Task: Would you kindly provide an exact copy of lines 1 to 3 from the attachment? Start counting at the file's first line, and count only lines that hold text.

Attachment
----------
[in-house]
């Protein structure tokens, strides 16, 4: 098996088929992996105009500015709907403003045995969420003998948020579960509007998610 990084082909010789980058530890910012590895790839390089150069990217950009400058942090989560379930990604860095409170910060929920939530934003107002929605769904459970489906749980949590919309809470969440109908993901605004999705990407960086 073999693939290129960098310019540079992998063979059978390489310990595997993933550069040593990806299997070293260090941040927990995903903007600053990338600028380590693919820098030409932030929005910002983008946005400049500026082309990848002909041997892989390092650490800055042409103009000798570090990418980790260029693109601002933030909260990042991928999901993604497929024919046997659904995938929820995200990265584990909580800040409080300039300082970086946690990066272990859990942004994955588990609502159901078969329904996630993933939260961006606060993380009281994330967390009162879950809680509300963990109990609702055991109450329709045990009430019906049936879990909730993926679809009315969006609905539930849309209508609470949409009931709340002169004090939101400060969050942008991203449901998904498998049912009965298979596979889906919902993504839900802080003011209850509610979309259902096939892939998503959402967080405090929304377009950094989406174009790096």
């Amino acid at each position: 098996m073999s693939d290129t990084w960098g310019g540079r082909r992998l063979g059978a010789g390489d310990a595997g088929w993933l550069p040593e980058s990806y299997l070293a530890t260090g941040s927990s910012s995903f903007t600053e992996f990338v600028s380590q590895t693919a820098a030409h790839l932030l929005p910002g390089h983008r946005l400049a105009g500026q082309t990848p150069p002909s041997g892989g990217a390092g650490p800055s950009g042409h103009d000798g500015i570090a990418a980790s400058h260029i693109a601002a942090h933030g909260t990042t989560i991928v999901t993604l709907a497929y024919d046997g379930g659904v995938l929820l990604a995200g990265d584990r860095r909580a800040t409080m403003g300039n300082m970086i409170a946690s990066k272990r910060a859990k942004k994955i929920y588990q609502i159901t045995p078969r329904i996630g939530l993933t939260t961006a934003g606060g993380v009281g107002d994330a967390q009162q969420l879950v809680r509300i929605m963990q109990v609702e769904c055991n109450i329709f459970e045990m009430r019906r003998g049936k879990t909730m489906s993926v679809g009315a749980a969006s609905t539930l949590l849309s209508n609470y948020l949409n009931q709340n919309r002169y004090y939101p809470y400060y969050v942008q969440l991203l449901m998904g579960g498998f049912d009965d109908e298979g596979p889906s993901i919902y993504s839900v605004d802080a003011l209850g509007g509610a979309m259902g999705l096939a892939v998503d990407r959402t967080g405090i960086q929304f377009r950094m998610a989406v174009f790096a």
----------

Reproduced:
[in-house]
């Protein structure tokens, strides 16, 4: 098996088929992996105009500015709907403003045995969420003998948020579960509007998610 990084082909010789980058530890910012590895790839390089150069990217950009400058942090989560379930990604860095409170910060929920939530934003107002929605769904459970489906749980949590919309809470969440109908993901605004999705990407960086 073999693939290129960098310019540079992998063979059978390489310990595997993933550069040593990806299997070293260090941040927990995903903007600053990338600028380590693919820098030409932030929005910002983008946005400049500026082309990848002909041997892989390092650490800055042409103009000798570090990418980790260029693109601002933030909260990042991928999901993604497929024919046997659904995938929820995200990265584990909580800040409080300039300082970086946690990066272990859990942004994955588990609502159901078969329904996630993933939260961006606060993380009281994330967390009162879950809680509300963990109990609702055991109450329709045990009430019906049936879990909730993926679809009315969006609905539930849309209508609470949409009931709340002169004090939101400060969050942008991203449901998904498998049912009965298979596979889906919902993504839900802080003011209850509610979309259902096939892939998503959402967080405090929304377009950094989406174009790096």
């Amino acid at each position: 098996m073999s693939d290129t990084w960098g310019g540079r082909r992998l063979g059978a010789g390489d310990a595997g088929w993933l550069p040593e980058s990806y299997l070293a530890t260090g941040s927990s910012s995903f903007t600053e992996f990338v600028s380590q590895t693919a820098a030409h790839l932030l929005p910002g390089h983008r946005l400049a105009g500026q082309t990848p150069p002909s041997g892989g990217a390092g650490p800055s950009g042409h103009d000798g500015i570090a990418a980790s400058h260029i693109a601002a942090h933030g909260t990042t989560i991928v999901t993604l709907a497929y024919d046997g379930g659904v995938l929820l990604a995200g990265d584990r860095r909580a800040t409080m403003g300039n300082m970086i409170a946690s990066k272990r910060a859990k942004k994955i929920y588990q609502i159901t045995p078969r329904i996630g939530l993933t939260t961006a934003g606060g993380v009281g107002d994330a967390q009162q969420l879950v809680r509300i929605m963990q109990v609702e769904c055991n109450i329709f459970e045990m009430r019906r003998g049936k879990t909730m489906s993926v679809g009315a749980a969006s609905t539930l949590l849309s209508n609470y948020l949409n009931q709340n919309r002169y004090y939101p809470y400060y969050v942008q969440l991203l449901m998904g579960g498998f049912d009965d109908e298979g596979p889906s993901i919902y993504s839900v605004d802080a003011l209850g509007g509610a979309m259902g999705l096939a892939v998503d990407r959402t967080g405090i960086q929304f377009r950094m998610a989406v174009f790096a």